Monday, November 26, 2012

Luffa aegyptiaca

Luffa aegyptiaca is an annual climbing vine that produces a fibrous, sponge-like fruit commonly used in many bath and body products. These natural plant-fiber sponges are used in the bath or shower to gently exfoliate skin, in the kitchen to scrub pots, pans and non-stick cookware, or outdoors to wash cars, trucks and boats.

Luffa requires a long growing season. If planted early enough in the year, a few fruits will form in the spring that ripen by fall. During the long hot days of summer, pollination is inhibited, but resumes with the shorter days of autumn. If you have a 10-12 month growing season, you'll get a bumper crop of luffas at the end of the year.
The showy yellow male flowers open one at a time on an elongating upright stem.
 Female flowers are solitary with a pre-formed fruit. Individual blooms are about 3-4 inches in diameter.
Pollinated flowers result in a rapidly growing fruit that eventually reaches 15-18 inches in length. There are other cultivars of luffa; they may be longer and thin, short and thick, or with ridges on the skin. Young fruits that are up to 6 inches in length may be cooked and eaten as a vegetable. In China, the flowers, leaves, and young shoots are also eaten.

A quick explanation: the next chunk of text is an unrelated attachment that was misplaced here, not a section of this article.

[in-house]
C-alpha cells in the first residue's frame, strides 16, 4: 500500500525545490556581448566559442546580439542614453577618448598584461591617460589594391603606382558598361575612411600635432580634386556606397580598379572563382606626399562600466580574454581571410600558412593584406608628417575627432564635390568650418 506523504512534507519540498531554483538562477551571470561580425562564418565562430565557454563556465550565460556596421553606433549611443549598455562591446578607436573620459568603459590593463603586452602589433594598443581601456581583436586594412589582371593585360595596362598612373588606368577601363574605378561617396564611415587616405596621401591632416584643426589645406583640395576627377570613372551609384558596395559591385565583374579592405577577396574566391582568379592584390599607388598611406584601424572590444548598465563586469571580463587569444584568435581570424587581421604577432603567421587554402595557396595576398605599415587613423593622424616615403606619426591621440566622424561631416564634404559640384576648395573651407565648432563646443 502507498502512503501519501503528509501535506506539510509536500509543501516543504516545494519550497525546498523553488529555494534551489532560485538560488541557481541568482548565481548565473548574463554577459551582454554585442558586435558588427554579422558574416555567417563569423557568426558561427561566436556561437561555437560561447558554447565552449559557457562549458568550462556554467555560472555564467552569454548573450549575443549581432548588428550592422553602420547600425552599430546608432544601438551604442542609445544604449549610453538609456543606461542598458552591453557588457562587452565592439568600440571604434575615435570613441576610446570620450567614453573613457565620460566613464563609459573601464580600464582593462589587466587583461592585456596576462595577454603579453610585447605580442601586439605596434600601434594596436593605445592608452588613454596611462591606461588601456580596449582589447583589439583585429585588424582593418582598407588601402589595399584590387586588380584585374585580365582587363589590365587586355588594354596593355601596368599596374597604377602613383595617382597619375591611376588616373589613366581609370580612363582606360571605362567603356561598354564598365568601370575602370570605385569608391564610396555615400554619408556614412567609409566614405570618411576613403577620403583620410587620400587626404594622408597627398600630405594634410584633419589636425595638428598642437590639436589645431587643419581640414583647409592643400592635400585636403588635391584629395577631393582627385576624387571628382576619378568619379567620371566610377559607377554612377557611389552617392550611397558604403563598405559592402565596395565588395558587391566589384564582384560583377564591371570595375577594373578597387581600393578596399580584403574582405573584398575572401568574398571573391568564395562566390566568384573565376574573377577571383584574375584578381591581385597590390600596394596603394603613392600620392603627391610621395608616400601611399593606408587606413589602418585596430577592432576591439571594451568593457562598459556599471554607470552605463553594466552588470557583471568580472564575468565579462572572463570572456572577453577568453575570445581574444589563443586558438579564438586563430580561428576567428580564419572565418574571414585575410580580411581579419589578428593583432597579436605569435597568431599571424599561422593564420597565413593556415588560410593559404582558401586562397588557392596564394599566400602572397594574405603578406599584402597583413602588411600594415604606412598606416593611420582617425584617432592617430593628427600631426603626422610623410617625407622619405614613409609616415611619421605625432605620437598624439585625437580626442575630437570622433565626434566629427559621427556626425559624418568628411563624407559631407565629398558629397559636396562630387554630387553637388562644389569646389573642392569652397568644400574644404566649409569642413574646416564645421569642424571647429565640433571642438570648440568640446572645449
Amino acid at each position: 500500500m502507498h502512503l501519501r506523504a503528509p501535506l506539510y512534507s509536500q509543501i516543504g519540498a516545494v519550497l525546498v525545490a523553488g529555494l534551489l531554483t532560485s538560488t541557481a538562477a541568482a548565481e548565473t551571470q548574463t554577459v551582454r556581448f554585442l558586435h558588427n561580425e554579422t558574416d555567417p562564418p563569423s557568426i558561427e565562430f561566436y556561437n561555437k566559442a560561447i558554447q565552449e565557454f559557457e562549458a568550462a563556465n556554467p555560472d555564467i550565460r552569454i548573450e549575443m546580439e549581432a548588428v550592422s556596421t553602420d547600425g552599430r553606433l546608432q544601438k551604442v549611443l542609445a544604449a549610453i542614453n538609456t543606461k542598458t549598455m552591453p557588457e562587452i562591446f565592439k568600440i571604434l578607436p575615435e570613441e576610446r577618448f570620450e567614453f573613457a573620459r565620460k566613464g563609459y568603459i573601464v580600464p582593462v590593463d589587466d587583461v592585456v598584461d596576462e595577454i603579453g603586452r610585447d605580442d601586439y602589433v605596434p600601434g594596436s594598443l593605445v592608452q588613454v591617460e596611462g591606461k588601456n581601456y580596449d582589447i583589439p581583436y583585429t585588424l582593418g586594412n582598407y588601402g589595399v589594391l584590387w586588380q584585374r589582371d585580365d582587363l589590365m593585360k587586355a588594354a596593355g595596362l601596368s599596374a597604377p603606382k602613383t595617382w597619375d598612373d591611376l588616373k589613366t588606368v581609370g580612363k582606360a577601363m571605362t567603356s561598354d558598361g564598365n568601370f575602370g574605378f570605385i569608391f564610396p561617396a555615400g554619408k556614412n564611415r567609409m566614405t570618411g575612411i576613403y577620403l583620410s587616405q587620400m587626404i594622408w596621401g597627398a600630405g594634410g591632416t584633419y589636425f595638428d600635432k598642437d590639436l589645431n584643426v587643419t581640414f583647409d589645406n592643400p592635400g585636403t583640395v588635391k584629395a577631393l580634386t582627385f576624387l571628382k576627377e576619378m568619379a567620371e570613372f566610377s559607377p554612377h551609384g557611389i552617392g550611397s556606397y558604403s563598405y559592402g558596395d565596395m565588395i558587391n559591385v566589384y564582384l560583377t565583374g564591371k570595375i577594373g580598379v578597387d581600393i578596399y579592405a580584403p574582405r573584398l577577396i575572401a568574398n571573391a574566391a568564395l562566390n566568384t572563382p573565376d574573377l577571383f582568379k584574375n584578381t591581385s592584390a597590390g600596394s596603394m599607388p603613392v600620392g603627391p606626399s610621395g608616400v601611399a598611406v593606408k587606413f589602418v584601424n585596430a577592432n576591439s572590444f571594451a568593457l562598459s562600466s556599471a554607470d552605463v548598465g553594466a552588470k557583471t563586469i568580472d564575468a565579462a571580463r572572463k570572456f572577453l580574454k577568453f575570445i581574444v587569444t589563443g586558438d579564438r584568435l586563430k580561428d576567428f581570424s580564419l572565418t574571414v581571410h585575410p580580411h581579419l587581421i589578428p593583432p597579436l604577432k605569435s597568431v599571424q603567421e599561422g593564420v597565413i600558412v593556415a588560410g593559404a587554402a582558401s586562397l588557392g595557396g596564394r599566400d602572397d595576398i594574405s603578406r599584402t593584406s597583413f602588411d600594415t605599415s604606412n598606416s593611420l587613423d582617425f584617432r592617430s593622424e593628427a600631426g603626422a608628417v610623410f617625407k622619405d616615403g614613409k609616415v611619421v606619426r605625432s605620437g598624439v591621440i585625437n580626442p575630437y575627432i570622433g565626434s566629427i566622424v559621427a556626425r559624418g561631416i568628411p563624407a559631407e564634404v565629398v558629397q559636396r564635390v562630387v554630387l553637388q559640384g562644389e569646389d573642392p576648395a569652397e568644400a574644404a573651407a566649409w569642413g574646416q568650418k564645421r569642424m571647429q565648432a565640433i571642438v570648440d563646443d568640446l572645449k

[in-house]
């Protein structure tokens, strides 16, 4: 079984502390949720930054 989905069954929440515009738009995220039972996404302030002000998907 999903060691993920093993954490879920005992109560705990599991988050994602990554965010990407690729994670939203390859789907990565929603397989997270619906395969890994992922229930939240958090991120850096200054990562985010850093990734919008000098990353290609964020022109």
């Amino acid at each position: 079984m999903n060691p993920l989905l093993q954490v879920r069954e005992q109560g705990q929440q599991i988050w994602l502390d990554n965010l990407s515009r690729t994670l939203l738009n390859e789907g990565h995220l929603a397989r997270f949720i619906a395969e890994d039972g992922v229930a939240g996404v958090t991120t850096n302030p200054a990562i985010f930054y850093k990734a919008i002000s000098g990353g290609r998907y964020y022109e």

As older fruits reach maturity, the skin changes from dark green to yellow-green. Finally it turns brown and dry. At this point it's ready to harvest for the fibrous sponges. Harvest as soon as the skin turns brown. Clip the fruit off to avoid damaging the vine because more fruits are still forming. When the skin is dry and brittle, crack it open and peel off the outside.
Inside you'll find a beautiful luffa that may be any shade of brown to nearly white. Shake out the seeds and wash the fiber thoroughly to remove plant sap. Dry it in the sun and your luffa is ready to use. Leave it whole for use in the bath, or cut it into conveniently sized pieces for other uses.

Luffa aegyptiaca is native to tropical Africa and Asia. The vine grows more than 30 feet long, so give it plenty of vertical space. They'll quickly climb a trellis or fence and cover adjacent trees or shrubs. Grow in full sun for best flower and fruit production. Here's a photo of one of mine covering a sabal palm.


Sunita Mohan said...

We grow this primarily as a vegetable here in India. You've got to harvest it when it is very tender, though, or it gets all fibrous and horrible.

sharon said...

what zones again?

Grower Jim said...

Sharon, the consensus seems to be that USDA Zone 7 or higher is required to mature the fruits before frost. You may be able to stretch that a little by starting seeds inside in 4" pots to be planted out after the last frost date in your area.